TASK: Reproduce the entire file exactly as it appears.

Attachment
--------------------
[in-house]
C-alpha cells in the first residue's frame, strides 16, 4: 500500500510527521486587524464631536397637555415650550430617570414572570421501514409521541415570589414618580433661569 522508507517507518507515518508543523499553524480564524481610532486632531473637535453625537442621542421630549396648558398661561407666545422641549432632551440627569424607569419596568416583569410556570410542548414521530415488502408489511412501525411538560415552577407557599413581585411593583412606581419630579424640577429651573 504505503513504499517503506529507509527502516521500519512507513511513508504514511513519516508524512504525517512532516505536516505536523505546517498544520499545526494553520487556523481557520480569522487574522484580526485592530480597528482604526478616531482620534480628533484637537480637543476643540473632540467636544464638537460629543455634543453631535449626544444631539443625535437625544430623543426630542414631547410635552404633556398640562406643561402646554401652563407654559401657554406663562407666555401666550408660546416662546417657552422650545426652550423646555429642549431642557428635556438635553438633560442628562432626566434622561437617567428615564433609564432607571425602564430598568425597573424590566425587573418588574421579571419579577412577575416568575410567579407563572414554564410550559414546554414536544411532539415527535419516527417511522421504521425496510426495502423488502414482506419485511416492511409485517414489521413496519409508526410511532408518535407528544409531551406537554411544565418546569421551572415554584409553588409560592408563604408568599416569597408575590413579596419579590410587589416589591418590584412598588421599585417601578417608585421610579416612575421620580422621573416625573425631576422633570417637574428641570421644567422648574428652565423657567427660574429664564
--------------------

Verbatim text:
[in-house]
C-alpha cells in the first residue's frame, strides 16, 4: 500500500510527521486587524464631536397637555415650550430617570414572570421501514409521541415570589414618580433661569 522508507517507518507515518508543523499553524480564524481610532486632531473637535453625537442621542421630549396648558398661561407666545422641549432632551440627569424607569419596568416583569410556570410542548414521530415488502408489511412501525411538560415552577407557599413581585411593583412606581419630579424640577429651573 504505503513504499517503506529507509527502516521500519512507513511513508504514511513519516508524512504525517512532516505536516505536523505546517498544520499545526494553520487556523481557520480569522487574522484580526485592530480597528482604526478616531482620534480628533484637537480637543476643540473632540467636544464638537460629543455634543453631535449626544444631539443625535437625544430623543426630542414631547410635552404633556398640562406643561402646554401652563407654559401657554406663562407666555401666550408660546416662546417657552422650545426652550423646555429642549431642557428635556438635553438633560442628562432626566434622561437617567428615564433609564432607571425602564430598568425597573424590566425587573418588574421579571419579577412577575416568575410567579407563572414554564410550559414546554414536544411532539415527535419516527417511522421504521425496510426495502423488502414482506419485511416492511409485517414489521413496519409508526410511532408518535407528544409531551406537554411544565418546569421551572415554584409553588409560592408563604408568599416569597408575590413579596419579590410587589416589591418590584412598588421599585417601578417608585421610579416612575421620580422621573416625573425631576422633570417637574428641570421644567422648574428652565423657567427660574429664564